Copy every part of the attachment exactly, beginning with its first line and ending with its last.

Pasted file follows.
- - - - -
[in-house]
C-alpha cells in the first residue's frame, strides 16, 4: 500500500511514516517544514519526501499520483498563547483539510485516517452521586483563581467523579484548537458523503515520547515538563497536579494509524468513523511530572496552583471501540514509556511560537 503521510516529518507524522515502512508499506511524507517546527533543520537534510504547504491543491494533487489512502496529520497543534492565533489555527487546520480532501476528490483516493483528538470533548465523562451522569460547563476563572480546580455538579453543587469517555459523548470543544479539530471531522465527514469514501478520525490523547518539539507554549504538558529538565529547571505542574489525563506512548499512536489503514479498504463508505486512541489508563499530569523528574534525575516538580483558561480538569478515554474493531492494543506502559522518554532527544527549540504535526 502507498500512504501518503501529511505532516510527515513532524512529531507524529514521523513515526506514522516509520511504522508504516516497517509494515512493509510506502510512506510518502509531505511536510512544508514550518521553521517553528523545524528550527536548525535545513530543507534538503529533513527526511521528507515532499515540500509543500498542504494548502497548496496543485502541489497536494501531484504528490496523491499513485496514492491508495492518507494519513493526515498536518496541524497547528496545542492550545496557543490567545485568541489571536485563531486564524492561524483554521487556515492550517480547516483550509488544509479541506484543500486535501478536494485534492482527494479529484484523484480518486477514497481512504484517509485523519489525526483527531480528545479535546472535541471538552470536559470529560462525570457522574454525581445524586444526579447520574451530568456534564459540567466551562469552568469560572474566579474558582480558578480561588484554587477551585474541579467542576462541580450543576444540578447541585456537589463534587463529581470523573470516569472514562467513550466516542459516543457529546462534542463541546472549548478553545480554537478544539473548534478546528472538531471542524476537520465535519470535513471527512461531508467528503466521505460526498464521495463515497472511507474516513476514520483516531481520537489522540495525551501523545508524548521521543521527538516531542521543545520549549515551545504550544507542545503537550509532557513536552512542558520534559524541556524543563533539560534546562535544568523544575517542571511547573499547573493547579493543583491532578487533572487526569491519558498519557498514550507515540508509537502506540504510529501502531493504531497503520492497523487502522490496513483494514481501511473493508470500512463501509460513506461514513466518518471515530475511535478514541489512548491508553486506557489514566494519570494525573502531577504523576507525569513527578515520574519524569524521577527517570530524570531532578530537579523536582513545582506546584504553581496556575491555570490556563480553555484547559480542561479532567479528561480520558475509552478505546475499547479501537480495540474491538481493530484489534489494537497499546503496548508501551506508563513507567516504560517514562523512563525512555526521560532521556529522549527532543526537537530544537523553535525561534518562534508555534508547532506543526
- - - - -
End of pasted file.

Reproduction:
[in-house]
C-alpha cells in the first residue's frame, strides 16, 4: 500500500511514516517544514519526501499520483498563547483539510485516517452521586483563581467523579484548537458523503515520547515538563497536579494509524468513523511530572496552583471501540514509556511560537 503521510516529518507524522515502512508499506511524507517546527533543520537534510504547504491543491494533487489512502496529520497543534492565533489555527487546520480532501476528490483516493483528538470533548465523562451522569460547563476563572480546580455538579453543587469517555459523548470543544479539530471531522465527514469514501478520525490523547518539539507554549504538558529538565529547571505542574489525563506512548499512536489503514479498504463508505486512541489508563499530569523528574534525575516538580483558561480538569478515554474493531492494543506502559522518554532527544527549540504535526 502507498500512504501518503501529511505532516510527515513532524512529531507524529514521523513515526506514522516509520511504522508504516516497517509494515512493509510506502510512506510518502509531505511536510512544508514550518521553521517553528523545524528550527536548525535545513530543507534538503529533513527526511521528507515532499515540500509543500498542504494548502497548496496543485502541489497536494501531484504528490496523491499513485496514492491508495492518507494519513493526515498536518496541524497547528496545542492550545496557543490567545485568541489571536485563531486564524492561524483554521487556515492550517480547516483550509488544509479541506484543500486535501478536494485534492482527494479529484484523484480518486477514497481512504484517509485523519489525526483527531480528545479535546472535541471538552470536559470529560462525570457522574454525581445524586444526579447520574451530568456534564459540567466551562469552568469560572474566579474558582480558578480561588484554587477551585474541579467542576462541580450543576444540578447541585456537589463534587463529581470523573470516569472514562467513550466516542459516543457529546462534542463541546472549548478553545480554537478544539473548534478546528472538531471542524476537520465535519470535513471527512461531508467528503466521505460526498464521495463515497472511507474516513476514520483516531481520537489522540495525551501523545508524548521521543521527538516531542521543545520549549515551545504550544507542545503537550509532557513536552512542558520534559524541556524543563533539560534546562535544568523544575517542571511547573499547573493547579493543583491532578487533572487526569491519558498519557498514550507515540508509537502506540504510529501502531493504531497503520492497523487502522490496513483494514481501511473493508470500512463501509460513506461514513466518518471515530475511535478514541489512548491508553486506557489514566494519570494525573502531577504523576507525569513527578515520574519524569524521577527517570530524570531532578530537579523536582513545582506546584504553581496556575491555570490556563480553555484547559480542561479532567479528561480520558475509552478505546475499547479501537480495540474491538481493530484489534489494537497499546503496548508501551506508563513507567516504560517514562523512563525512555526521560532521556529522549527532543526537537530544537523553535525561534518562534508555534508547532506543526